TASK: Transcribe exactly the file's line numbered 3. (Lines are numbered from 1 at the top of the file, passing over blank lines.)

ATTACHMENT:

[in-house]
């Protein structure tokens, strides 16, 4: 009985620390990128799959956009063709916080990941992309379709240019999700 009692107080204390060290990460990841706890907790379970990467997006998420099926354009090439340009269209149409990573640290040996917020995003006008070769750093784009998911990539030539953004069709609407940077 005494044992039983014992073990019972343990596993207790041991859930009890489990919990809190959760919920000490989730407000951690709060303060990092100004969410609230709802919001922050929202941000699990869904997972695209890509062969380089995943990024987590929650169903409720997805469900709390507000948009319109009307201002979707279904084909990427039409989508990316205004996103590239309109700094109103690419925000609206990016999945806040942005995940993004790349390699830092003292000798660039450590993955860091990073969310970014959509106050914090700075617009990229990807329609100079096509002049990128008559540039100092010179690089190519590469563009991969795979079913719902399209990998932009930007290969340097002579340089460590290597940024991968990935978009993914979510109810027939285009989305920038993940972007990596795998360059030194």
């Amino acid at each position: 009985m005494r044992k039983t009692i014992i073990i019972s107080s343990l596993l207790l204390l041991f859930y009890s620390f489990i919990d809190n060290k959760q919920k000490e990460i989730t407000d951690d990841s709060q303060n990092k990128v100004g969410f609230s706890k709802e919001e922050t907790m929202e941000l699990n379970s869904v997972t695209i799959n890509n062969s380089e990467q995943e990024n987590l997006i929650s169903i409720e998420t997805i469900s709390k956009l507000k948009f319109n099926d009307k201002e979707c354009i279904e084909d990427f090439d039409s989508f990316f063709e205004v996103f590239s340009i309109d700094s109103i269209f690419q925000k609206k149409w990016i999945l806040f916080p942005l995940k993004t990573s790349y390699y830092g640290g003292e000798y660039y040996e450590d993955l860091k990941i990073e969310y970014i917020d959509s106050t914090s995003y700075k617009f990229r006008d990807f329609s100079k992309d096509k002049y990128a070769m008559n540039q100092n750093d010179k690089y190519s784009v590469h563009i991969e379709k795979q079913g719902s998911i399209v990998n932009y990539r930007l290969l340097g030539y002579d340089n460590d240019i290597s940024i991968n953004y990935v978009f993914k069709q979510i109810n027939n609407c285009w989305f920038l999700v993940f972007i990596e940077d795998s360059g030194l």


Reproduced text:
């Amino acid at each position: 009985m005494r044992k039983t009692i014992i073990i019972s107080s343990l596993l207790l204390l041991f859930y009890s620390f489990i919990d809190n060290k959760q919920k000490e990460i989730t407000d951690d990841s709060q303060n990092k990128v100004g969410f609230s706890k709802e919001e922050t907790m929202e941000l699990n379970s869904v997972t695209i799959n890509n062969s380089e990467q995943e990024n987590l997006i929650s169903i409720e998420t997805i469900s709390k956009l507000k948009f319109n099926d009307k201002e979707c354009i279904e084909d990427f090439d039409s989508f990316f063709e205004v996103f590239s340009i309109d700094s109103i269209f690419q925000k609206k149409w990016i999945l806040f916080p942005l995940k993004t990573s790349y390699y830092g640290g003292e000798y660039y040996e450590d993955l860091k990941i990073e969310y970014i917020d959509s106050t914090s995003y700075k617009f990229r006008d990807f329609s100079k992309d096509k002049y990128a070769m008559n540039q100092n750093d010179k690089y190519s784009v590469h563009i991969e379709k795979q079913g719902s998911i399209v990998n932009y990539r930007l290969l340097g030539y002579d340089n460590d240019i290597s940024i991968n953004y990935v978009f993914k069709q979510i109810n027939n609407c285009w989305f920038l999700v993940f972007i990596e940077d795998s360059g030194l």